Hundreds of middle and high school students across Massachusetts got the chance to learn writing and photography tips from the top professionals in the field at the 6th Annual Media Matters Writing Conference for Teachers and Students, sponsored by the Boston Globe and the University of Massachusetts Boston.
The conference, which ran from November 4-5 at UMass Boston, was separated into two parts, with high school students visiting the Columbia Point campus on one day, and middle-schoolers the next. Students chose from workshops such as "Having Impact: How Journalists Change the World" with Boston Globe investigative reporter Sean P. Murphy, and "News for your Neighbors: Writing and Presenting Local TV News" with award-winning news anchor Randy Price.
The workshops not only showed students how to improve their writing, take better photographs, wow their audiences, and communicate better with their peers, but also touched on heavier topics such as media ethics and the future of journalism.
"These two days are instrumental for kids to understand the importance of media and communication in their lives," UMass Boston Chancellor J. Keith Motley said. "So many brilliant and accomplished media professionals were here to help impart that lesson."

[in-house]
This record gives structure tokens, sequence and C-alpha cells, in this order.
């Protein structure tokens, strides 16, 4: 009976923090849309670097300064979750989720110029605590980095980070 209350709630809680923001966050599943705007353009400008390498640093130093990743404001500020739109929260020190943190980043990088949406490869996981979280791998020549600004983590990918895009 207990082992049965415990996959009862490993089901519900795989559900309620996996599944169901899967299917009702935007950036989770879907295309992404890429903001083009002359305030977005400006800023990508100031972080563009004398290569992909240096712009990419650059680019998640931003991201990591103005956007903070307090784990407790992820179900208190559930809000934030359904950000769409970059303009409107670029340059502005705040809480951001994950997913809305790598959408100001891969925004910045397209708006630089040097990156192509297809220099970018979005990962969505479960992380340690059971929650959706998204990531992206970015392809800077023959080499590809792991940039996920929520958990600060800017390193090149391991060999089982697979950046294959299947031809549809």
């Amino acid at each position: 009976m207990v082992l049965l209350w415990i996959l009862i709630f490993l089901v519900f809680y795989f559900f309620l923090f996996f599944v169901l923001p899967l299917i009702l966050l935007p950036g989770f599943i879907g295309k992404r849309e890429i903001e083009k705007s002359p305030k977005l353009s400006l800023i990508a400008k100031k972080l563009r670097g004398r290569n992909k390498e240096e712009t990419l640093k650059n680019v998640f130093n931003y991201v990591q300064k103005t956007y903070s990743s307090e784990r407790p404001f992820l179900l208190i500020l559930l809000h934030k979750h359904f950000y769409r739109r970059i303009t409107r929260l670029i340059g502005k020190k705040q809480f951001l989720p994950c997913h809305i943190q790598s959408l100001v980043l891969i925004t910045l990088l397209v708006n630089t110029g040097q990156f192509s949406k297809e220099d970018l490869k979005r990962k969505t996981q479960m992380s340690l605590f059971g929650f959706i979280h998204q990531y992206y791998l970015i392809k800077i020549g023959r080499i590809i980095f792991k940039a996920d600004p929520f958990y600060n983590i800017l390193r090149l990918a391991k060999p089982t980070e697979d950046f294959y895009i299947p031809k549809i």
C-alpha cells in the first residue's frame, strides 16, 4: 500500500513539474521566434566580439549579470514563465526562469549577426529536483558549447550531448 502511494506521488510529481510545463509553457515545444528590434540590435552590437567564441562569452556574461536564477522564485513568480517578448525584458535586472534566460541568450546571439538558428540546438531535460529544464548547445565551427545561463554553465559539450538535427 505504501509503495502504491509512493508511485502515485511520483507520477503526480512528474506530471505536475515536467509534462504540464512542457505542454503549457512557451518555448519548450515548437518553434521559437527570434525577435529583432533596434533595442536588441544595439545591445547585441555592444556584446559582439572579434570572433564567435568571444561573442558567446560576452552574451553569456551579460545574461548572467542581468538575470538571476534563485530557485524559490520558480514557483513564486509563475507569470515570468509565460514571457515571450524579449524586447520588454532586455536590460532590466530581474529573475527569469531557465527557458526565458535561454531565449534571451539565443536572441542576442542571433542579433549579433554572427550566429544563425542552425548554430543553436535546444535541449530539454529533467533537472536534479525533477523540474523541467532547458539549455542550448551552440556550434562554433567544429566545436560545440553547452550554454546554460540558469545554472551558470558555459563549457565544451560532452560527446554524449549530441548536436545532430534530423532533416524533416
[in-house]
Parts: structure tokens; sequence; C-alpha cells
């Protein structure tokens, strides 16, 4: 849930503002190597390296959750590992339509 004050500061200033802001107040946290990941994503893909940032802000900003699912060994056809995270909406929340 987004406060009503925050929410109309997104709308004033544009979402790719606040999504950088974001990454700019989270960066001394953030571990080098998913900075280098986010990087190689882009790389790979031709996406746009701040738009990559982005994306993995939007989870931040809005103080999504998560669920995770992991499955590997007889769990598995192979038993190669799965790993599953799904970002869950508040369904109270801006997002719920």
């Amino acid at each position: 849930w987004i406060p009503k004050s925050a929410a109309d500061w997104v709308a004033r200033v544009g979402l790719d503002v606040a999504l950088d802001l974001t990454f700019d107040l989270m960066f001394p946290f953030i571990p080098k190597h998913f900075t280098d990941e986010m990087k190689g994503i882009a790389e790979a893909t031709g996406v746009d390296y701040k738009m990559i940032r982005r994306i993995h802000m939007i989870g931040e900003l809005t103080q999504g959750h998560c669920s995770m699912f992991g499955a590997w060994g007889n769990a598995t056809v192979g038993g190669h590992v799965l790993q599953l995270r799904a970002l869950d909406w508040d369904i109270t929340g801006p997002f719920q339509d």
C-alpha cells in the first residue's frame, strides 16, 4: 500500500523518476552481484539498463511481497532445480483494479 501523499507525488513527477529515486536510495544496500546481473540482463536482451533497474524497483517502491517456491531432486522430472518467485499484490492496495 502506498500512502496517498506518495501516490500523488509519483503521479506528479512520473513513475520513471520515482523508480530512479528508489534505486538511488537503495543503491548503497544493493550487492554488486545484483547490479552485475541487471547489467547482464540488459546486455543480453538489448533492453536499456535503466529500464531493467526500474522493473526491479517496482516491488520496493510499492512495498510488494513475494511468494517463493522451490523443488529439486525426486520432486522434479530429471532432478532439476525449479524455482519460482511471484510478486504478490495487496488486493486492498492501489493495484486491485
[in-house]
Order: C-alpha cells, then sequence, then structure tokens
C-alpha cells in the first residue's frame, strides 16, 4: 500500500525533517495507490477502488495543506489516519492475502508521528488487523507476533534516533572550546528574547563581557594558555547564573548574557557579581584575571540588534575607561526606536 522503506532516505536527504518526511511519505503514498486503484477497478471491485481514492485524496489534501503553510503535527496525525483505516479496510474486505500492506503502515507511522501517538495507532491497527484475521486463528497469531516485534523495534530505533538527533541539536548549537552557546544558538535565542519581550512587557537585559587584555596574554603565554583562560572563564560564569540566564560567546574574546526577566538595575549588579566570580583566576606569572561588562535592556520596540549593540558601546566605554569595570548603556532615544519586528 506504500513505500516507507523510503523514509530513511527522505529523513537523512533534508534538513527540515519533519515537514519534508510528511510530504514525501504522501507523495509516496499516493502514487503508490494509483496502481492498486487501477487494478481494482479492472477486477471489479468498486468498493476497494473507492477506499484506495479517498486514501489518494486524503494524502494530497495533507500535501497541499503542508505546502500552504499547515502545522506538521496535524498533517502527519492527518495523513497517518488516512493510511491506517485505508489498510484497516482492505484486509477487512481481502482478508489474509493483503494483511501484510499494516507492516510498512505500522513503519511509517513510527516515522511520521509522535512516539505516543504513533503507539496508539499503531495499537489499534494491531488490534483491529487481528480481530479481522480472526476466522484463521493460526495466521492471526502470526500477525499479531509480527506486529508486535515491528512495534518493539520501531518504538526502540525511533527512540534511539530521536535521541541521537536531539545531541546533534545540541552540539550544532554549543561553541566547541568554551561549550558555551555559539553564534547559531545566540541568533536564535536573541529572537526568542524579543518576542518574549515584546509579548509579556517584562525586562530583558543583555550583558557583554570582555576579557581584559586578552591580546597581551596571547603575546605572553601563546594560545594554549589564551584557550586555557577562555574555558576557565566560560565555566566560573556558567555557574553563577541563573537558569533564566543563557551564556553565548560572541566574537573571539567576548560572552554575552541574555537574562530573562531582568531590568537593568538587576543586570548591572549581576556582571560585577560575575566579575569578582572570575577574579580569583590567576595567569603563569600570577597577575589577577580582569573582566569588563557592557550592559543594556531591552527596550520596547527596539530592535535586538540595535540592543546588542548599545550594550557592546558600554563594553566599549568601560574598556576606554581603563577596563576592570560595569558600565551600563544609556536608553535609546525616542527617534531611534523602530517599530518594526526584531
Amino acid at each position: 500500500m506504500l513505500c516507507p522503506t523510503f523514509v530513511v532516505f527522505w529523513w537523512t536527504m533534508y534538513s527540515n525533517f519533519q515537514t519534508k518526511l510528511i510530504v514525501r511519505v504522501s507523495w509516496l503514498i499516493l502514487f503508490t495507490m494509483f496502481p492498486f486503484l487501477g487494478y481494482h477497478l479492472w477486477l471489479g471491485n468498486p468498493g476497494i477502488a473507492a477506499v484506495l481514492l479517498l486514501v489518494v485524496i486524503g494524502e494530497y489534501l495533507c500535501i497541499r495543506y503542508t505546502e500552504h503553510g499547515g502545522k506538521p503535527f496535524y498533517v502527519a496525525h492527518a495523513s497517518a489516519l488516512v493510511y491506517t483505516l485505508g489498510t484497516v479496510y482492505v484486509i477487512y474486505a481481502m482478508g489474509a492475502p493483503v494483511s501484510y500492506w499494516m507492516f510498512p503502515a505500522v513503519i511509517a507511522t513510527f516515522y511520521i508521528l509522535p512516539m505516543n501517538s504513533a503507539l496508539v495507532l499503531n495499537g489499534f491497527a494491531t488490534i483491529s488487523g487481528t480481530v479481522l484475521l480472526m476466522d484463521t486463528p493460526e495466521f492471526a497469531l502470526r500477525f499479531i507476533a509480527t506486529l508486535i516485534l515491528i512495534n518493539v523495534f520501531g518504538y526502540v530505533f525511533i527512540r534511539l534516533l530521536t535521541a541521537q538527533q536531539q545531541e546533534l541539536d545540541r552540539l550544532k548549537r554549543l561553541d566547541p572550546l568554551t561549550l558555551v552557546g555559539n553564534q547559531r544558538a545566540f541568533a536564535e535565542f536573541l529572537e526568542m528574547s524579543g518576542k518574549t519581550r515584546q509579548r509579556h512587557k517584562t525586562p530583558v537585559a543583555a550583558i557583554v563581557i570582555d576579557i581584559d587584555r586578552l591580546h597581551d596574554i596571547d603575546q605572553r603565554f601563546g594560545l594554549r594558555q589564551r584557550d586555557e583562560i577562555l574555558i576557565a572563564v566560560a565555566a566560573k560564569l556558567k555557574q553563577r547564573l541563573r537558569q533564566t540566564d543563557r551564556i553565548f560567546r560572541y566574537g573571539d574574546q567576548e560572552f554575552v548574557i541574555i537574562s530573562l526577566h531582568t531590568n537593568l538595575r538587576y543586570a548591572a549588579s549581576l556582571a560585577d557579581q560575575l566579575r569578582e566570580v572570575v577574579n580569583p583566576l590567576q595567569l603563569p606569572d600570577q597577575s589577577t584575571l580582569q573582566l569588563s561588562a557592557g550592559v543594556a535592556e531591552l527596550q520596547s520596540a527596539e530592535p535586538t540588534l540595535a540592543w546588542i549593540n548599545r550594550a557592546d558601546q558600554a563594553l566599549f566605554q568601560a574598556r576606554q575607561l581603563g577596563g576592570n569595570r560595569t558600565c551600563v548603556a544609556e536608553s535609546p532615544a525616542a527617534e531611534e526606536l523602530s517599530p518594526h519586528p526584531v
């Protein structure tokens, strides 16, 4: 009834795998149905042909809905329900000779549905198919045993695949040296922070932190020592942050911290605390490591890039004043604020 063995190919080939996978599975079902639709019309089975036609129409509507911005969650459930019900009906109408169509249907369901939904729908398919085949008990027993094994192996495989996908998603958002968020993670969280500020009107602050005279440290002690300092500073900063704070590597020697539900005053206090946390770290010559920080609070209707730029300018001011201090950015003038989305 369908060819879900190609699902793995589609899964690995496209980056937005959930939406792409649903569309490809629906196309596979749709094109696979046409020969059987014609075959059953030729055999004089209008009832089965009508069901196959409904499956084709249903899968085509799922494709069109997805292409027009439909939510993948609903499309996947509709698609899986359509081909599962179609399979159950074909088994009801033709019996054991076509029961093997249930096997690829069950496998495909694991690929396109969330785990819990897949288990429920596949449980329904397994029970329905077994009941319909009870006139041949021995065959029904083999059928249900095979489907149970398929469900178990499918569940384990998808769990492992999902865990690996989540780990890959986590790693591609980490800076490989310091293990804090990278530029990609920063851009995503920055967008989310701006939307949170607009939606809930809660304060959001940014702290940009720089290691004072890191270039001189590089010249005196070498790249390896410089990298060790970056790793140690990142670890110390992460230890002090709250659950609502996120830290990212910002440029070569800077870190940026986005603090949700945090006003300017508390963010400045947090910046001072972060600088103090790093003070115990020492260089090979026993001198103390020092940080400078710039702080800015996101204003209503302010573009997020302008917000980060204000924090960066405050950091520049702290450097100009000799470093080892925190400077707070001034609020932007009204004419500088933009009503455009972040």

UMass Boston Associate Professor of Political Science Paul Watanabe, a regular commentator on New England Cable News and other news networks, spoke about political analysis and the news, and the university's Director of Communications DeWayne Lehman held a mock press conference for students.
Workshops for teachers focused on topics such as "The Language of Revision: Helping Students Find Value in the Revision Process," and "The Engaged Learner: Using Interactive Methods in the Classroom."
Presenters included Dan Wasserman, an editorial cartoonist for the Boston Globe; Frank Herron, director of the Center on Media and Society at UMass Boston; Derrick Jackson, associate editor at the Boston Globe; Mark Ockerbloom, a news anchor on FOX25; Essdras Suarez, a photographer for the Boston Globe; and Beverly Ford, a freelance journalist who has written for the New York Daily News and the London Mirror.